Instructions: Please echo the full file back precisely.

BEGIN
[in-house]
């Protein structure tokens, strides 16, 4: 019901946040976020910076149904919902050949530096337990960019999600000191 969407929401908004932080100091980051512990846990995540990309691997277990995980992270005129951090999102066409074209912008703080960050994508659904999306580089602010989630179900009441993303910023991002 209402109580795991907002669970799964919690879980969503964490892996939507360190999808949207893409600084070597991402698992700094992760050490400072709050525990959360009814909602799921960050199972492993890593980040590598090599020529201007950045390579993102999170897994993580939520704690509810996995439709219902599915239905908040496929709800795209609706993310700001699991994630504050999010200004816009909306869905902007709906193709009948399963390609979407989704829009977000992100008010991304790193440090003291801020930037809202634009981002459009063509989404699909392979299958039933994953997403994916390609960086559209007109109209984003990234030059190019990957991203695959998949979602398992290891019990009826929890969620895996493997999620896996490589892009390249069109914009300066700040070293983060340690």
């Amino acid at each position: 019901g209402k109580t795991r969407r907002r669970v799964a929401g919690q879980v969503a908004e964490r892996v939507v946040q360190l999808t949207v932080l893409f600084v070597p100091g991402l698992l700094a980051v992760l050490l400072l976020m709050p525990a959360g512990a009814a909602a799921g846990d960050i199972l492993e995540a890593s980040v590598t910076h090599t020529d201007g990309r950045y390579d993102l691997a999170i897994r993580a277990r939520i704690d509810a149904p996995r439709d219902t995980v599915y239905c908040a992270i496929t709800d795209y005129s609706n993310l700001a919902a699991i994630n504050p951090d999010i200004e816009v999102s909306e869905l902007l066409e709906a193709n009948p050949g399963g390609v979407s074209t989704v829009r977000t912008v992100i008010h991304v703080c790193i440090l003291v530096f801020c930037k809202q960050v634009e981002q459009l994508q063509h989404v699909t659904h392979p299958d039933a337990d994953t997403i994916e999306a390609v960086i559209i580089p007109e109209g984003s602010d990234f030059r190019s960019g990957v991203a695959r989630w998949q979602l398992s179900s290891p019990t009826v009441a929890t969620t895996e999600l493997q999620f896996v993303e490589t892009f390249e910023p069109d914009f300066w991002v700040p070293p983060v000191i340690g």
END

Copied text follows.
[in-house]
């Protein structure tokens, strides 16, 4: 019901946040976020910076149904919902050949530096337990960019999600000191 969407929401908004932080100091980051512990846990995540990309691997277990995980992270005129951090999102066409074209912008703080960050994508659904999306580089602010989630179900009441993303910023991002 209402109580795991907002669970799964919690879980969503964490892996939507360190999808949207893409600084070597991402698992700094992760050490400072709050525990959360009814909602799921960050199972492993890593980040590598090599020529201007950045390579993102999170897994993580939520704690509810996995439709219902599915239905908040496929709800795209609706993310700001699991994630504050999010200004816009909306869905902007709906193709009948399963390609979407989704829009977000992100008010991304790193440090003291801020930037809202634009981002459009063509989404699909392979299958039933994953997403994916390609960086559209007109109209984003990234030059190019990957991203695959998949979602398992290891019990009826929890969620895996493997999620896996490589892009390249069109914009300066700040070293983060340690």
């Amino acid at each position: 019901g209402k109580t795991r969407r907002r669970v799964a929401g919690q879980v969503a908004e964490r892996v939507v946040q360190l999808t949207v932080l893409f600084v070597p100091g991402l698992l700094a980051v992760l050490l400072l976020m709050p525990a959360g512990a009814a909602a799921g846990d960050i199972l492993e995540a890593s980040v590598t910076h090599t020529d201007g990309r950045y390579d993102l691997a999170i897994r993580a277990r939520i704690d509810a149904p996995r439709d219902t995980v599915y239905c908040a992270i496929t709800d795209y005129s609706n993310l700001a919902a699991i994630n504050p951090d999010i200004e816009v999102s909306e869905l902007l066409e709906a193709n009948p050949g399963g390609v979407s074209t989704v829009r977000t912008v992100i008010h991304v703080c790193i440090l003291v530096f801020c930037k809202q960050v634009e981002q459009l994508q063509h989404v699909t659904h392979p299958d039933a337990d994953t997403i994916e999306a390609v960086i559209i580089p007109e109209g984003s602010d990234f030059r190019s960019g990957v991203a695959r989630w998949q979602l398992s179900s290891p019990t009826v009441a929890t969620t895996e999600l493997q999620f896996v993303e490589t892009f390249e910023p069109d914009f300066w991002v700040p070293p983060v000191i340690g």